And here I am, standing at the local library about to wave my key-card under the scanner. I look at what I’ve got. An Alice Munro collection of short stories, a thin volume of poetry exercises, a Stewart O’Nan novel called Last Night at the Lobster.

And Jared Diamond.

I think, What would it hurt to just take him home? Maybe if he’s there on the bedside table, I’ll pick him up. He might enthrall me. Just imagine how edifying, how engaging that discussion group! Fourteen days? No problem.

But why do this to myself?

Why this relentless work to repair, mutate, improve?

(Or prove?)

Somehow, I still fear the call chorusing through me is a siren’s song. The desire I drive so hard to override must be Peter Pan at the window, stunted id and stars for eyes.

Somehow, I am still trying to get this growing-up thing right. And still doubting that the woman right here in this skin is actually enough.

You do not have to be good.
You do not have to walk on your knees
For a hundred miles through the desert, repenting.
You only have to let the soft animal of your body
love what it loves.
Tell me about your despair, yours, and I will tell you mine.
Meanwhile the world goes on.

from Mary Oliver’s “Wild Geese”

I’ll do better (because doing better seems to be so damned important) if Jared Diamond makes his 512-page case somewhere other than my bedroom. I set his down on the re-shelf cart.

The moment I do, two quick but powerful currents rush past from opposite directions. The first says, Rock on, Girl! You’re free of that pointless assignment!

The second one is harder to decipher, but I still manage to catch its gist. It says, There goes another chance to be a person of substance. Have fun playing in the shallows, my friend.

And because my father earned a PhD, lists dozens upon dozens of publications on his CV, and spends a good chunk of his weekends reading not only the entirety of the Washington Post but a good portion of the works of nonfiction reviewed in its “Book World” — because of all of this, I am forever falling short of the mark.

That mark written on the bones of ghosts.

That mark mapped in disappearing ink.

I beep through the library checkout with only poetry, short stories, and a novel. As I do, I take a deep breath and tell myself the true small truth. This one has nothing to do with Jared Diamond.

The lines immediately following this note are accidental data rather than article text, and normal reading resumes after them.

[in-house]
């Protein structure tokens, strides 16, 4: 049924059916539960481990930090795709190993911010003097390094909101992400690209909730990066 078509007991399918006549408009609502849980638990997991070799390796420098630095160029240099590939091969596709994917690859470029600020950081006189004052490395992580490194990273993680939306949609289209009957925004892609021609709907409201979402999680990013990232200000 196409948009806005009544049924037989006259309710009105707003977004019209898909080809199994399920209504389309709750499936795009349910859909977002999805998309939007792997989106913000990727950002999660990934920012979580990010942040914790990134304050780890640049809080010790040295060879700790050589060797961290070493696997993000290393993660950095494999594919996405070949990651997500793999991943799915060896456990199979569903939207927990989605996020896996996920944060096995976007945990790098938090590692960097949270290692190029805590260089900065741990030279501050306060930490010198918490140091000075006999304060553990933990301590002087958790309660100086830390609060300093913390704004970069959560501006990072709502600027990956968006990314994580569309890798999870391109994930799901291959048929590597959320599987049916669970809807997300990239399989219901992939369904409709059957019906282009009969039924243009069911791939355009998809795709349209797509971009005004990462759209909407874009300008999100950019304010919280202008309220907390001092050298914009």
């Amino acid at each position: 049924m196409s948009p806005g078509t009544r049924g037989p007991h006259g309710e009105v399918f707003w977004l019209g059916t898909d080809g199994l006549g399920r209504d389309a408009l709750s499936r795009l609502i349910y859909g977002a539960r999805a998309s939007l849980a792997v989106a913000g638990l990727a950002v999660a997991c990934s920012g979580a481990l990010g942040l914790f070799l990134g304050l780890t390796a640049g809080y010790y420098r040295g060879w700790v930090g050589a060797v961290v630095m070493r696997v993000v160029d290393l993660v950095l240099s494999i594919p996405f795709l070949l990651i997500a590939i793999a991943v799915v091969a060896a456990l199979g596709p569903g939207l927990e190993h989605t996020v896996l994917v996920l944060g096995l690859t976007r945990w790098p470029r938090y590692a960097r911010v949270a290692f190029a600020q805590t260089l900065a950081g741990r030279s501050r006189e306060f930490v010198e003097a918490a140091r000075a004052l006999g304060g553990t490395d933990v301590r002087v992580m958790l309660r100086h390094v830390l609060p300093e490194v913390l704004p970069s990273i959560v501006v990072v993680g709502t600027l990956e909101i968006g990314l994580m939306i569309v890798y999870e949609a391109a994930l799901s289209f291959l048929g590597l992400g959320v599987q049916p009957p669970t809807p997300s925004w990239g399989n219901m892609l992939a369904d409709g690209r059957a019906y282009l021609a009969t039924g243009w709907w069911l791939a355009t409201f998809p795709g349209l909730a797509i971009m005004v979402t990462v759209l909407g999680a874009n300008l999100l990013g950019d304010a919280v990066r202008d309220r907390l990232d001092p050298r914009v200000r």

It is this:

I will never be my father.

The heart shivers, resists, cries out for the comforting lie.

Then lets go.

I carry home my works of fiction and image. I walk my dog, slice peaches and cherries, talk on the phone with My Mister, then come here to write.

Fiction. Image.

Lyric. Story.

(So much closer to nonfiction than anyone let on.)

Something alights outside my bedroom window. It calls softly.

This song, I’m learning.

This song, mine.

 

 

Divorce, Growing Up, Things I Can

63. Things I Can Recite: Alas, Poor Yorick

denmark-girl-at-kronborg-castle-garrisonsIt’s July 9th and raining again. My former father-in-law sends me photos of my son at the beach on an island in Lake Michigan. Bug is scrabbling on the shore near his two cousins. They are all turned away from each other, each bent over a single small universe of sand. The girls are 12 and 10 now. I held them when they were babies. They were my nieces before. Now they are just someone else’s children.

Sorrow again.

Or rather, sorrow as always.

In Pacific Heights, the 1990 thriller that put even the most liberal of us squarely on the side of monied landlords, a happy couple invites the dude to move in. He does, and proceeds to lay waste to an entire world one light fixture at a time.

This sorrow here with me? He is my tenant from hell. It is hard to believe he once so completely charmed me, but he must have.

Back when the pages of my 8th-grade diary needed an indigo flourish, he came oozing up from the spiral binding and began scoring my lines with crenelations. He had callouses and clean fingernails, serving up a Darcy-Heathcliff cocktail with a twist of Bond. It took a few years and a semester of college English Lit to peel back the pinstripes. He was the Danish prince all along and stopped bothering to claim otherwise. Now he’s as indelible as he is unmistakable, moping around the crumbling grounds in a state of masturbatory melancholy that borders on solipsism.

It’s too late to eject him.

I’m too mortgaged to try.

What came before? I see a picture of myself at 10 or 12 on a beach in New Jersey. The snapshot catches me mid-leap in the surf, a dragonfly in amber. Water arcs from the bucket in my hand and my friend shrieks. Her note twinges the air, humming across years like wings. We are neon streaks, brown limbs, airborne, foam.

I knew him, Horatio, a fellow of infinite jest, of most excellent fancy.

The faithful prince catches me again and twines my feet in those calligraphic lines. He promises me Elsinore and all her ghosts, as if such an offer holds any appeal. I climb the stone steps still trailing silver thread, making my way to the keep. A trap door opens in the floor and I follow the stairs as they spiral down and away. Back to apotheca. To kitchen. To dungeon. I trace the walls again, again, walls unbroken by portculis or bridge.

I remember windows when he lets me.

Sorrow. My voice. My lodger.

My common-law spouse.

The shape of the skull on my shoulders, the heft of it in my hand.

 

Photo credit: Sisse Brimberg & Cotton Coulson, Keenpress for National Geographic